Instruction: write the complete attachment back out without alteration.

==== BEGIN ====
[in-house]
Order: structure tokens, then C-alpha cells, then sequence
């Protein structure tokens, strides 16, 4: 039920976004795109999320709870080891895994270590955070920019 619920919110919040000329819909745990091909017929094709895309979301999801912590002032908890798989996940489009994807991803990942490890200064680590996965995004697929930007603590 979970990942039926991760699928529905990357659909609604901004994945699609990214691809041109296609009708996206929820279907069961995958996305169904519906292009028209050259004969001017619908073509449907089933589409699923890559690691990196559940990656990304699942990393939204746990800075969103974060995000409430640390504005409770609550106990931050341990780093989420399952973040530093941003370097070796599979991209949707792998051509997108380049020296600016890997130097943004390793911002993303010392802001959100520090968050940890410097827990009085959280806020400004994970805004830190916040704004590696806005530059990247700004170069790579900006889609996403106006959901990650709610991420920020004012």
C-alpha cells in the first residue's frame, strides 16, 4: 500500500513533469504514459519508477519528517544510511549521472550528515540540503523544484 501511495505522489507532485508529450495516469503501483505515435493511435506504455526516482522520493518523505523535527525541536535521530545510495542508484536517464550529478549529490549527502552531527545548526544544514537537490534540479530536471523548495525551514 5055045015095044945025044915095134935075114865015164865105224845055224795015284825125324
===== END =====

[in-house]
Order: structure tokens, then C-alpha cells, then sequence
């Protein structure tokens, strides 16, 4: 039920976004795109999320709870080891895994270590955070920019 619920919110919040000329819909745990091909017929094709895309979301999801912590002032908890798989996940489009994807991803990942490890200064680590996965995004697929930007603590 979970990942039926991760699928529905990357659909609604901004994945699609990214691809041109296609009708996206929820279907069961995958996305169904519906292009028209050259004969001017619908073509449907089933589409699923890559690691990196559940990656990304699942990393939204746990800075969103974060995000409430640390504005409770609550106990931050341990780093989420399952973040530093941003370097070796599979991209949707792998051509997108380049020296600016890997130097943004390793911002993303010392802001959100520090968050940890410097827990009085959280806020400004994970805004830190916040704004590696806005530059990247700004170069790579900006889609996403106006959901990650709610991420920020004012």
C-alpha cells in the first residue's frame, strides 16, 4: 500500500513533469504514459519508477519528517544510511549521472550528515540540503523544484 501511495505522489507532485508529450495516469503501483505515435493511435506504455526516482522520493518523505523535527525541536535521530545510495542508484536517464550529478549529490549527502552531527545548526544544514537537490534540479530536471523548495525551514 5055045015095044945025044915095134935075114865015164865105224845055224795015284825125324